Daring aviators

From our January 2014 issue

By Magdelina (Yungwirth) Bernier – St. Louis, Sask.

I remember the planes that flew over us from the Prince Albert flight schools. They seemed to fly our area more so than any other because of our locations. We lived 7 miles northwest of Prince Albert while the airport was northeast of the city and the Saskatchewan River.

Some of the trainers flew directly at buildings such as our school and then pulled up at the last moment, gunning their motors to thrill us kids and to horrify our teacher. Some went under the telephone lines. One was seen flying under the bridge between the piers over the Saskatchewan River.

Many crashes occurred where the pilots, trainer, or instructor walked away, while others were not so fortunate. They came from Canada, Great Britain, New Zealand, Australia, and the United States.

The men who died during training were often overlooked in light of those who died overseas or in combat. However, these men are commemorated in a monument in front of the main terminal building at the Prince Albert Airport named Glass Field.

As kids we’d watch the sky for a Tiger Moth to do its manoeuvres – banking, diving, accelerating, doing a roll or a loop or climbing.

A midair collision between 2 Tiger Moth aircraft was witnessed by a group of us kids walking along the road home from school. A bang was heard and 2 planes plummeted to earth.

This crash took the lives of 2 instructors and 2 students. One parachuted to safety only to be caught in a tree and wind-tossed with a broken back, dying of his injuries 10 days later.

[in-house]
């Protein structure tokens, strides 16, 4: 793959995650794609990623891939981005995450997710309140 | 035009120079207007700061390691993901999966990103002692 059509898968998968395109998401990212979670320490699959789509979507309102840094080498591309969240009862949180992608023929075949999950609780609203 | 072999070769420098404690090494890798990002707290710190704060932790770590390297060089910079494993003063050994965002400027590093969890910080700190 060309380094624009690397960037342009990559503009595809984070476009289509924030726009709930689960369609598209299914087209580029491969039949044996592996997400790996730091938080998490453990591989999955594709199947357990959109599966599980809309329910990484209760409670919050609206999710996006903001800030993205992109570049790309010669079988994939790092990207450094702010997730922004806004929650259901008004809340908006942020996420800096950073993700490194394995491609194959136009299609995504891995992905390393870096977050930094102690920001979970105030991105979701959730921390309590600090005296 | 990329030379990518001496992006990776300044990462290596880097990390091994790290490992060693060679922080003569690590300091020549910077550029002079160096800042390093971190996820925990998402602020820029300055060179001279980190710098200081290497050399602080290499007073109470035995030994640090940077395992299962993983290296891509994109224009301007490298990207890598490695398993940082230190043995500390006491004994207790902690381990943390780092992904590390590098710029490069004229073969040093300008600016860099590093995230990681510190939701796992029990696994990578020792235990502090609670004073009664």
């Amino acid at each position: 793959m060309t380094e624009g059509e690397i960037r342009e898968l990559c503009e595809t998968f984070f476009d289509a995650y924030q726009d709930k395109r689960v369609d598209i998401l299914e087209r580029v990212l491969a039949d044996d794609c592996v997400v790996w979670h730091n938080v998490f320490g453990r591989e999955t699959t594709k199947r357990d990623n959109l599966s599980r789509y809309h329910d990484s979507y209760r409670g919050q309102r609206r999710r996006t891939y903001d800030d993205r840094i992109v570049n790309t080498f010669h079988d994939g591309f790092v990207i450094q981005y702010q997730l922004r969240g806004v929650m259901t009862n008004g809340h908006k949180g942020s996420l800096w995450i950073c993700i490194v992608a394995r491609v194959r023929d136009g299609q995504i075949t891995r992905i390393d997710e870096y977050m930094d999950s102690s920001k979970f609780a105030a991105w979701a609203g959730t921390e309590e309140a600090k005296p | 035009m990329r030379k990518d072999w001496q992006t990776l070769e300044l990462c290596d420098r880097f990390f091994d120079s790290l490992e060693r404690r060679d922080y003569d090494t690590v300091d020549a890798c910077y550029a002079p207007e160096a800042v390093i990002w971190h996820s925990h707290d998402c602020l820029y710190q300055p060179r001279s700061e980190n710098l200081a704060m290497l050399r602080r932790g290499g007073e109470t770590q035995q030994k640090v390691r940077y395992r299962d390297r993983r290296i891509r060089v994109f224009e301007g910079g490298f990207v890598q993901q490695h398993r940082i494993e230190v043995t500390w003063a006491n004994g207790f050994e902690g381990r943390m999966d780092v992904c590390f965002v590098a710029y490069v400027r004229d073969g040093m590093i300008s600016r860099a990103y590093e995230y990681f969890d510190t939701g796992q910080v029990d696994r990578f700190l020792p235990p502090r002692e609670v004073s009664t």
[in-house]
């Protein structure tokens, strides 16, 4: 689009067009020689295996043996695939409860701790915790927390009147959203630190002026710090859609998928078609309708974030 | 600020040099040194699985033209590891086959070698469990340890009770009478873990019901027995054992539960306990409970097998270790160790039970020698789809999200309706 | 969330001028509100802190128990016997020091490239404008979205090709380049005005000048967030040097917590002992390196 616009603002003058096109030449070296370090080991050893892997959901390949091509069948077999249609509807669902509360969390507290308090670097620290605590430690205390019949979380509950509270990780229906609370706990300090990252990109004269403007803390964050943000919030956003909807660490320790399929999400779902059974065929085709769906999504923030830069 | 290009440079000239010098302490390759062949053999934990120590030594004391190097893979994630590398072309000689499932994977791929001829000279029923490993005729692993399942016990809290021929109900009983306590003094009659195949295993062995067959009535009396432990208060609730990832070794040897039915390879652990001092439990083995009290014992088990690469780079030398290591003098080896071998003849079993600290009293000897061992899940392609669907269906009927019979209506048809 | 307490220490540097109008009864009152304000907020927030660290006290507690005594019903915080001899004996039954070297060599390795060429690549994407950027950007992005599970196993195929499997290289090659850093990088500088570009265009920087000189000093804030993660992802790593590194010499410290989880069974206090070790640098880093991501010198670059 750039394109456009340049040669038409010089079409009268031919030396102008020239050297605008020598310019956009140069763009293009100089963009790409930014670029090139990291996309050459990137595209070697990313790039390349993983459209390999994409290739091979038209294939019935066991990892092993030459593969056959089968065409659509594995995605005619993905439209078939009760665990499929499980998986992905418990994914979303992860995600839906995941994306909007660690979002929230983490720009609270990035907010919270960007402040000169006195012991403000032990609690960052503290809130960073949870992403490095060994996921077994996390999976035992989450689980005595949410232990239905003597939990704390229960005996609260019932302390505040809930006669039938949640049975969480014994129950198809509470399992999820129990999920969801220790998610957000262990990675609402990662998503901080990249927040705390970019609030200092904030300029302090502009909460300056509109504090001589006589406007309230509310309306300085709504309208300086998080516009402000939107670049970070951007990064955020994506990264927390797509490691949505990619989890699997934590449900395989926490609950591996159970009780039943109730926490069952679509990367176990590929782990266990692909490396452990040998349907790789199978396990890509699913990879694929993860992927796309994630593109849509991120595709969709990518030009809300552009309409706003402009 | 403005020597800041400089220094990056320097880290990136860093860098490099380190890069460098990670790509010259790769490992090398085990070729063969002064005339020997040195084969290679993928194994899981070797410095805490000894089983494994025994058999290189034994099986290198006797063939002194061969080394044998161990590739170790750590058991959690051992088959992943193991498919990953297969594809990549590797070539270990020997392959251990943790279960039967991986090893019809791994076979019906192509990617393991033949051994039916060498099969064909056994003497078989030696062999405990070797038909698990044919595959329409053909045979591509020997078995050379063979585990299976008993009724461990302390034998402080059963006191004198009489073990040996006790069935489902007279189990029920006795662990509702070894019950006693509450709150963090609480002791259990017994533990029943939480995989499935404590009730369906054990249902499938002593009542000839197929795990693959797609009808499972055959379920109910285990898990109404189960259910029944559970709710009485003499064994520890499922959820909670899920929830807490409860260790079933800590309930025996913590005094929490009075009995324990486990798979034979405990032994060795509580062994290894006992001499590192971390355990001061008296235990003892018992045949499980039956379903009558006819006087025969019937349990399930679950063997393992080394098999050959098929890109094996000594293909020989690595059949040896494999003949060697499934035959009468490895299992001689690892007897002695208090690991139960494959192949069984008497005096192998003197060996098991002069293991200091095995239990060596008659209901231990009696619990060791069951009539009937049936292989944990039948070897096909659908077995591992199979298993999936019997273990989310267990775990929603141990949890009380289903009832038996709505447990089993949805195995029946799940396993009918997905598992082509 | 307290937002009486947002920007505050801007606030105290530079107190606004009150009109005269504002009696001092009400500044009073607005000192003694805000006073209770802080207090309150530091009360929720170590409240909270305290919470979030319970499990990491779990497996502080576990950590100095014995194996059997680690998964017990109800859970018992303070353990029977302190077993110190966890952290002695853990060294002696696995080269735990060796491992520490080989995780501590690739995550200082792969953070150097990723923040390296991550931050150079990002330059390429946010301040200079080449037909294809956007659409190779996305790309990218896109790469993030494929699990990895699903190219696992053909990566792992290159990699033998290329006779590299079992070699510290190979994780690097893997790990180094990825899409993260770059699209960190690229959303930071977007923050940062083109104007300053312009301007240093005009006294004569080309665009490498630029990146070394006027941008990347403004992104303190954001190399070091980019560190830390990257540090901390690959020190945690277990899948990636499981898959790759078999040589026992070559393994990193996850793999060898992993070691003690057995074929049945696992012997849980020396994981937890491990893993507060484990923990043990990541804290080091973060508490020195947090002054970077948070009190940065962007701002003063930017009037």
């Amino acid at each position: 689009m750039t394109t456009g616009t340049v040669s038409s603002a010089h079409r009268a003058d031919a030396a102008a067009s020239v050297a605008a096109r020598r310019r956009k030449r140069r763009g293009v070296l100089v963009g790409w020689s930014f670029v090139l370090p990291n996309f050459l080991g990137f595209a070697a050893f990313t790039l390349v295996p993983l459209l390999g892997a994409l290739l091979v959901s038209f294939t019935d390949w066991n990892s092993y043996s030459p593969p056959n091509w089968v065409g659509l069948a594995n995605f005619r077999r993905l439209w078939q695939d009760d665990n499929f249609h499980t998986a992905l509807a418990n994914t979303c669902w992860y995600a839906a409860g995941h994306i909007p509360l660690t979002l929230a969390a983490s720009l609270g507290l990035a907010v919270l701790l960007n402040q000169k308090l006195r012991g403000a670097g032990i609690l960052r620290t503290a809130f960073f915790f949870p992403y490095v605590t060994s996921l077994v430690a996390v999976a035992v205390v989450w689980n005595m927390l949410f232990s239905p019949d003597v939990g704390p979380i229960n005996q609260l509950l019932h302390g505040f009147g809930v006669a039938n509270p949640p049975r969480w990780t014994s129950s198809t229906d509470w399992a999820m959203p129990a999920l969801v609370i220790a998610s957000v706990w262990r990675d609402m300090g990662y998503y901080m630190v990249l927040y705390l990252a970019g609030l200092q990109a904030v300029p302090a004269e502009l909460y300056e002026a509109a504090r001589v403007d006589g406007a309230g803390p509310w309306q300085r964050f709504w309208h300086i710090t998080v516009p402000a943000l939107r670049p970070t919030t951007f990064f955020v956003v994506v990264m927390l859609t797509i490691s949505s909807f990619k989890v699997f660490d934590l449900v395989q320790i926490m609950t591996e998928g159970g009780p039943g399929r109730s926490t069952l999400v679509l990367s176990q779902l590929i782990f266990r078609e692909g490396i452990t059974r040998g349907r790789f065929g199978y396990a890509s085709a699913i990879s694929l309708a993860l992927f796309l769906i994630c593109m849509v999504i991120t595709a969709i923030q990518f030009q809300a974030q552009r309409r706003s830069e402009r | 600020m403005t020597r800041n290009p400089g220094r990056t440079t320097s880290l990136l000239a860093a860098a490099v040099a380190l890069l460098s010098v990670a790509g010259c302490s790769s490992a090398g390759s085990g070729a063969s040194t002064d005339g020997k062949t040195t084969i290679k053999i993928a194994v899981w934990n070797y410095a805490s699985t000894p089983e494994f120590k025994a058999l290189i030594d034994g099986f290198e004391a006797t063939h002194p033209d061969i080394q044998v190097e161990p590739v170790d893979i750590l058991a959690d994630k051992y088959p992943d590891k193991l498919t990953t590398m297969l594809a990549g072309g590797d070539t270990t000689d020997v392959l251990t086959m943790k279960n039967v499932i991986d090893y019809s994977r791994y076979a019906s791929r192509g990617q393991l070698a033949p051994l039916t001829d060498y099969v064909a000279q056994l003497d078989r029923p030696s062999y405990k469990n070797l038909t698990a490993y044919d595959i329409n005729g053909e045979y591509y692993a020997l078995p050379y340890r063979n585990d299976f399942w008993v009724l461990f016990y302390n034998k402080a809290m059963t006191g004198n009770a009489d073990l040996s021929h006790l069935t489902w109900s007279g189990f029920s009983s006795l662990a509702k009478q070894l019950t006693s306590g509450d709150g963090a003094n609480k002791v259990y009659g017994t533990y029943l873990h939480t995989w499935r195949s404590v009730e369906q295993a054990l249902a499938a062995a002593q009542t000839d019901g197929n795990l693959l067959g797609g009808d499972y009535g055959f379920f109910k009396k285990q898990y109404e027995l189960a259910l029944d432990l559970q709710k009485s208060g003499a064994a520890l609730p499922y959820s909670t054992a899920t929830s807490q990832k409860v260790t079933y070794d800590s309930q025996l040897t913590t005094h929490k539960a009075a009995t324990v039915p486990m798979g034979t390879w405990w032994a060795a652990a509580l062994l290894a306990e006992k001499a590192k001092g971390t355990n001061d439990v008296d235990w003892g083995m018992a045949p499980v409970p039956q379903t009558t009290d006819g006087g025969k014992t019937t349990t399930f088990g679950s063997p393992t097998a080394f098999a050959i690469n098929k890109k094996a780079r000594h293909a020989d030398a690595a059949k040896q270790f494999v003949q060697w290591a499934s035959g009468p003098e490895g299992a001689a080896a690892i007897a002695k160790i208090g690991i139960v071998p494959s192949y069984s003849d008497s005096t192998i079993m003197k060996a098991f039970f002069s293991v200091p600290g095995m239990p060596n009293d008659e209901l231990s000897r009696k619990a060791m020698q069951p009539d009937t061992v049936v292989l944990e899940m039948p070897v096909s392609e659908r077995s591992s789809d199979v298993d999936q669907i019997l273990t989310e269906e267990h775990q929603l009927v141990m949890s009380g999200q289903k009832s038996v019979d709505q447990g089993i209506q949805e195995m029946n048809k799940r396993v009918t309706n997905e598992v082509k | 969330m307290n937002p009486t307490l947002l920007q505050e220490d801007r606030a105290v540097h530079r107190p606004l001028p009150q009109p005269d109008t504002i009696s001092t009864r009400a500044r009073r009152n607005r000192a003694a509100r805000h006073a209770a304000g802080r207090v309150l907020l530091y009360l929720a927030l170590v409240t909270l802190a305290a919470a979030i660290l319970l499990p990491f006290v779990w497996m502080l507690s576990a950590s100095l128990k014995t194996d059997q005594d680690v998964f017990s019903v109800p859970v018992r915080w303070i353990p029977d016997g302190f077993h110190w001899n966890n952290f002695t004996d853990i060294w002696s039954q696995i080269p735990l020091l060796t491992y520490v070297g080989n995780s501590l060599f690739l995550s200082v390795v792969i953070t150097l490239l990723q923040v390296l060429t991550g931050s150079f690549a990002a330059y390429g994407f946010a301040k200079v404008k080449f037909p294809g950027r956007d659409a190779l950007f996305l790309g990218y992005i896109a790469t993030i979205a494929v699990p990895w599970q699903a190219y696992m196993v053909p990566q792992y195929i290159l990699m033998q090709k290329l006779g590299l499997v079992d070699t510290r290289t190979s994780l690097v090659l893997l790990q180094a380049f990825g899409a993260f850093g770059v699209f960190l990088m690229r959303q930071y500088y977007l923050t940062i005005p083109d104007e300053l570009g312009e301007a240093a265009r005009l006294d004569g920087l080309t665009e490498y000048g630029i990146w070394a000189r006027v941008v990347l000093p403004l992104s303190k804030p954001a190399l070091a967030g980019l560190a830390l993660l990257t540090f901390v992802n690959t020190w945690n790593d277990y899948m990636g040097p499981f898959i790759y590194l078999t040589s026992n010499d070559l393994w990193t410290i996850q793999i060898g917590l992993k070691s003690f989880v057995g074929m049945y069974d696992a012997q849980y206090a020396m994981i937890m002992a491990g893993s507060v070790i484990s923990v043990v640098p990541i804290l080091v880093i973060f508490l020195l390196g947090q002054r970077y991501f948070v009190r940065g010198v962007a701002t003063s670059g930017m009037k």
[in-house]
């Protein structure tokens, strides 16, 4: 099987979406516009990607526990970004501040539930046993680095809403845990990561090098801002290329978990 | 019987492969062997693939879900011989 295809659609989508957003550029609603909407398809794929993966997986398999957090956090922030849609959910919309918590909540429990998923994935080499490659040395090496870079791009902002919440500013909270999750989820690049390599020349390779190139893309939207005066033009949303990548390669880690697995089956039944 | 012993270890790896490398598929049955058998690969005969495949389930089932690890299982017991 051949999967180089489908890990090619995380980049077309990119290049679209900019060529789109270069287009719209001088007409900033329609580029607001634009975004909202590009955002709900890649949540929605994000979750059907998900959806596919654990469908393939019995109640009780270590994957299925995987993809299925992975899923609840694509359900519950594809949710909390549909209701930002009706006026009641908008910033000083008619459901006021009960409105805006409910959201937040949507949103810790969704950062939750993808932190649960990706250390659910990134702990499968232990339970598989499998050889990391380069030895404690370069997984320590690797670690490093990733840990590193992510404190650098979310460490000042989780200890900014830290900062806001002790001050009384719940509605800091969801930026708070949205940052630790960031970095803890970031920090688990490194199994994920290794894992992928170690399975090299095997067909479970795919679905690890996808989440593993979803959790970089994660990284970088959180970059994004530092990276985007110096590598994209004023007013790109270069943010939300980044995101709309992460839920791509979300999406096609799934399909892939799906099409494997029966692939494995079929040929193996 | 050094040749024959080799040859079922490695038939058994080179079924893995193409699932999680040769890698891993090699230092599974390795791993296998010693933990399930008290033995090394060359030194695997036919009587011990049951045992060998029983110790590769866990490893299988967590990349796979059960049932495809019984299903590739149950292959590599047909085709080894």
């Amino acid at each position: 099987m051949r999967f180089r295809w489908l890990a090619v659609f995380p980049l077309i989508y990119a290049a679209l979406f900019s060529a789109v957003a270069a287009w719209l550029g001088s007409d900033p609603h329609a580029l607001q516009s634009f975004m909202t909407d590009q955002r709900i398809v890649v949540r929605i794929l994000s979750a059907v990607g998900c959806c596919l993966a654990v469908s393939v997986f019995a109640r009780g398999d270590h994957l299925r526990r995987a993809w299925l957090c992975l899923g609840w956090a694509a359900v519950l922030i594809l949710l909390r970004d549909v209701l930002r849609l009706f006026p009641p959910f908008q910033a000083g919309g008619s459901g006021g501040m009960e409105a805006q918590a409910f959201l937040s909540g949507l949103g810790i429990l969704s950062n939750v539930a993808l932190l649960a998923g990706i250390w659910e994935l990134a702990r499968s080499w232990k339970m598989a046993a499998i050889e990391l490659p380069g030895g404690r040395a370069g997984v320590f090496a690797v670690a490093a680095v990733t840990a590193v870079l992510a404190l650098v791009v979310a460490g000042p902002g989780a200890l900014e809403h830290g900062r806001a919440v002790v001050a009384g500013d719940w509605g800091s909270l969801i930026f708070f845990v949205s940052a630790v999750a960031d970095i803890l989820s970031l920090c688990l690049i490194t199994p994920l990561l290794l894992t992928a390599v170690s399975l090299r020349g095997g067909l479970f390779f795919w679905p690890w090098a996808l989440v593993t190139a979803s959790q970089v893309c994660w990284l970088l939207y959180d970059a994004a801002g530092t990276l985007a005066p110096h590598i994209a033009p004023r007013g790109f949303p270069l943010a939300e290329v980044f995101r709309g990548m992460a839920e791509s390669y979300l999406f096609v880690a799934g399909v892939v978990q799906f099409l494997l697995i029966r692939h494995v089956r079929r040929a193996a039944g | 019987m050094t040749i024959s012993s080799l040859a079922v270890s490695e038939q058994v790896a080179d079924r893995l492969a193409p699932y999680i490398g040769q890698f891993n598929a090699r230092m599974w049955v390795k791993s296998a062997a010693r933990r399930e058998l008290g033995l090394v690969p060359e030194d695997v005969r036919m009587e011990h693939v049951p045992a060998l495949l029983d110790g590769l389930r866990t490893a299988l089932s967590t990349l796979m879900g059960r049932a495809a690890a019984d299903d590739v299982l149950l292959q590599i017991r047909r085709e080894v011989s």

While we were getting the cattle in an open pasture one plane flew over us sputtering, low on fuel, and crashed in a bush of young aspens, sheaving off the tops for a stretch before going down.

My husband, Armand, recalled one student crash-landing in one of his dad’s grain fields. The young British pilot radioed to headquarters and was very fearful of what his reprimand would be. Soon another plane was seen in the sky, and to be smarter than to land where the student did, he landed in a nearby summer fallow field and flipped his plane upside-down. Trucks came to haul both away and no one had a smile on their face that could be seen.

There were other crashes when no one died. We watched low-flying planes disappear behind a hill or a bush and listened or watched to see them again or to hear them accelerate and come out from behind a cloud sometimes. Often we would search or tell our dad who would report to the airfield.

This is but a few of my experiences during my youth with the air force and the training school as these young men prepared to take their places in their homelands to fight in the war in Europe and Japan.